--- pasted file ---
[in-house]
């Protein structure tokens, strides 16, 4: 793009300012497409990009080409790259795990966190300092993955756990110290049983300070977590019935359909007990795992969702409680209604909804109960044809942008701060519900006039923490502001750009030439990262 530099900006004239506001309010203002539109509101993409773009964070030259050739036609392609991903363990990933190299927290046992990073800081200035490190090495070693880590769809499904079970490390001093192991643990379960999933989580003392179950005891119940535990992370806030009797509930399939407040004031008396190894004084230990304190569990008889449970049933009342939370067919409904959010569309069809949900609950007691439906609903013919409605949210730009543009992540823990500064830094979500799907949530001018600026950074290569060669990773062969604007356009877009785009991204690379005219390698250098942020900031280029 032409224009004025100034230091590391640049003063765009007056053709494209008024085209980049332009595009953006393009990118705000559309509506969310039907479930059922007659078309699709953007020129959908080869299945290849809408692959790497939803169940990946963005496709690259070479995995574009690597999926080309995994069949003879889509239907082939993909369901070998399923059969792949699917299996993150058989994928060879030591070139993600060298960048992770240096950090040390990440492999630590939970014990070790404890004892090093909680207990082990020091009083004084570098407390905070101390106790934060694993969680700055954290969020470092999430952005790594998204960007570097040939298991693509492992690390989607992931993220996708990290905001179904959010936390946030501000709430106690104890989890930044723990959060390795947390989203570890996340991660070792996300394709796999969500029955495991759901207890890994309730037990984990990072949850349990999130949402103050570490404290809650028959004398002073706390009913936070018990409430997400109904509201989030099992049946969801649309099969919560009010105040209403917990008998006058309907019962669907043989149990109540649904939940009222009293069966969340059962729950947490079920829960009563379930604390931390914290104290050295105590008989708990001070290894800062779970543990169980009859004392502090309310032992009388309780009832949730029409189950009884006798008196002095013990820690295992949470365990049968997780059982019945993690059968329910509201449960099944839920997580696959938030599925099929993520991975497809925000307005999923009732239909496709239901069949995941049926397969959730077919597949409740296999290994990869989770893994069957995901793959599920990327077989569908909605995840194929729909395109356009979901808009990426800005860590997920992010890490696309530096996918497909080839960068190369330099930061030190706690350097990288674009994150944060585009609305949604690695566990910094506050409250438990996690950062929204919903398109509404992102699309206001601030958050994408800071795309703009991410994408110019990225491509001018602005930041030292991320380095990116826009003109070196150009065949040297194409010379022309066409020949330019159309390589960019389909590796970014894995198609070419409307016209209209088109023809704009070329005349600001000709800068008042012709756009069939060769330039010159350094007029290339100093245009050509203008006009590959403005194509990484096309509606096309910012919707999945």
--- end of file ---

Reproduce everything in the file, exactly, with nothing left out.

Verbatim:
[in-house]
């Protein structure tokens, strides 16, 4: 793009300012497409990009080409790259795990966190300092993955756990110290049983300070977590019935359909007990795992969702409680209604909804109960044809942008701060519900006039923490502001750009030439990262 530099900006004239506001309010203002539109509101993409773009964070030259050739036609392609991903363990990933190299927290046992990073800081200035490190090495070693880590769809499904079970490390001093192991643990379960999933989580003392179950005891119940535990992370806030009797509930399939407040004031008396190894004084230990304190569990008889449970049933009342939370067919409904959010569309069809949900609950007691439906609903013919409605949210730009543009992540823990500064830094979500799907949530001018600026950074290569060669990773062969604007356009877009785009991204690379005219390698250098942020900031280029 032409224009004025100034230091590391640049003063765009007056053709494209008024085209980049332009595009953006393009990118705000559309509506969310039907479930059922007659078309699709953007020129959908080869299945290849809408692959790497939803169940990946963005496709690259070479995995574009690597999926080309995994069949003879889509239907082939993909369901070998399923059969792949699917299996993150058989994928060879030591070139993600060298960048992770240096950090040390990440492999630590939970014990070790404890004892090093909680207990082990020091009083004084570098407390905070101390106790934060694993969680700055954290969020470092999430952005790594998204960007570097040939298991693509492992690390989607992931993220996708990290905001179904959010936390946030501000709430106690104890989890930044723990959060390795947390989203570890996340991660070792996300394709796999969500029955495991759901207890890994309730037990984990990072949850349990999130949402103050570490404290809650028959004398002073706390009913936070018990409430997400109904509201989030099992049946969801649309099969919560009010105040209403917990008998006058309907019962669907043989149990109540649904939940009222009293069966969340059962729950947490079920829960009563379930604390931390914290104290050295105590008989708990001070290894800062779970543990169980009859004392502090309310032992009388309780009832949730029409189950009884006798008196002095013990820690295992949470365990049968997780059982019945993690059968329910509201449960099944839920997580696959938030599925099929993520991975497809925000307005999923009732239909496709239901069949995941049926397969959730077919597949409740296999290994990869989770893994069957995901793959599920990327077989569908909605995840194929729909395109356009979901808009990426800005860590997920992010890490696309530096996918497909080839960068190369330099930061030190706690350097990288674009994150944060585009609305949604690695566990910094506050409250438990996690950062929204919903398109509404992102699309206001601030958050994408800071795309703009991410994408110019990225491509001018602005930041030292991320380095990116826009003109070196150009065949040297194409010379022309066409020949330019159309390589960019389909590796970014894995198609070419409307016209209209088109023809704009070329005349600001000709800068008042012709756009069939060769330039010159350094007029290339100093245009050509203008006009590959403005194509990484096309509606096309910012919707999945």